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PHOTO: Mpho Mojapelo

Data is the most valuable asset organizations have today. While most leaders understand the impact that fully leveraging this asset can have on their business —demonstrated in part by the 57% of enterprises that have hired a Chief Data Officer (CDO) — many struggle with how to turn data into usable insights that help them meet, and exceed, business goals. 

Minimize Risk with a Defensive Strategy

Historically, organizations have taken a defensive approach to data management. This meant they had a general understanding of their data and the regulations that governed it. But today’s rapidly evolving business environment requires more. With the amount of data being generated and collected increasing at unprecedented rates — Domo estimates that by 2020, 1.7 megabytes of data will be created every second for every person on earth — defensive strategies have become much more complex and require more time and effort from IT teams.

Moreover, the regulatory landscape has seen a major shift, largely due to an increased interest in protecting consumers’ personal data. With this shift, organizations are required to not only be aware of industry-specific regulations, like HIPAA, but also the broader regulatory landscape as more industry-agnostic regulations, such as GDPR and the CCPA, take effect. 

These horizontal regulations are extremely prescriptive about how to collect, store and manage data, and require businesses to be able to demonstrate their compliance, essentially in real-time. Because of this, organizations must have a more comprehensive understanding of their data estate than ever before. And auditors are not the only ones thinking about compliance. Today’s consumers are more empowered than ever to ask about their data, meaning requests are coming in from all sides and failure to comply can lead to hefty fines and damaged reputations.

Related Article: Data Ingestion Best Practices

Maximize Business Benefits with an Offense Strategy

Taking a more aggressive approach to defensive strategies is only half the battle, though. To fully achieve digital transformation and succeed in the information economy, business leaders also must incorporate offensive strategies into their information management processes. Offensive data strategies allow users to go deeper into their data and understand not only what information they have, but where it came from and how much trust they can put behind it. Only once these questions are answered can an organization feel empowered to put their data to use in a way that adds value without risking non-compliance.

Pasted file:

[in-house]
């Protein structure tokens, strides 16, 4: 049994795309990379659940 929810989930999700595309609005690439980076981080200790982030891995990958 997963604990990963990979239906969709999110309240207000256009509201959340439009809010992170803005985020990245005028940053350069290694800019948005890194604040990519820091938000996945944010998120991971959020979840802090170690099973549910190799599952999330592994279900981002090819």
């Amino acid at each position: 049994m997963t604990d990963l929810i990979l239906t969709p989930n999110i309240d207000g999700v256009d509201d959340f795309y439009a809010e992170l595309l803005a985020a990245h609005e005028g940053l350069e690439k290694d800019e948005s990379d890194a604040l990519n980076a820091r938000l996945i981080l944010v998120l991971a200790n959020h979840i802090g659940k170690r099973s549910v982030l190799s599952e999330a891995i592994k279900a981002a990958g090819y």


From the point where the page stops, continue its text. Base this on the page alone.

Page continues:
For many, this new territory requires a much deeper level of data analysis than existing processes. According to Gartner (paywall), identifying data that delivers value and scoping data management activities are among the biggest data-related challenges enterprises face today. A critical component of making these strategies successful is the data catalog. With a functioning data catalog, organizations have the information they need to confidently answer these critical questions, allowing them to develop an end-to-end governance model that delivers that confidence across the data estate. With these processes in place, users can use and analyze data to gather new insights that will allow them to improve existing products and introduce new ones.

Related Article: Emerging Data Needs Fuel New Data Management

Exceed Business Goals by Combining Defensive and Offensive Strategies

Developing an information management strategy that both revamps the defensive and incorporates offensive processes requires an overall culture shift for many organizations. Defensive and offensive strategies require access, agility and visibility — and the right infrastructure to support them. Businesses must provide users with the literacy, tools and processes to understand what data is available, how to access it and how to use it to innovate. 

Further, they must make it possible for all users to leverage data. Rather than relying solely on IT teams to both manage and analyze data, business leaders must invest in data lineage and governance tools that automate many of the more time-consuming tasks, especially those related to compliance. Self-service business intelligence tools also ease the IT team’s workload by allowing every user to feel confident in their abilities to understand and leverage data, no matter their role.

With so much data available and a rapidly evolving and uncertain business environment filled with breaches, government regulation and constant mergers and acquisitions, organizations can no longer choose to just manage their data and expect to remain competitive. They must leverage it to improve and expand product and service offerings and drive innovation. Only once they are managing data holistically, developing and implementing fully-formed offensive and defensive strategies that run in parallel, are they in a position to be able to handle whatever comes next.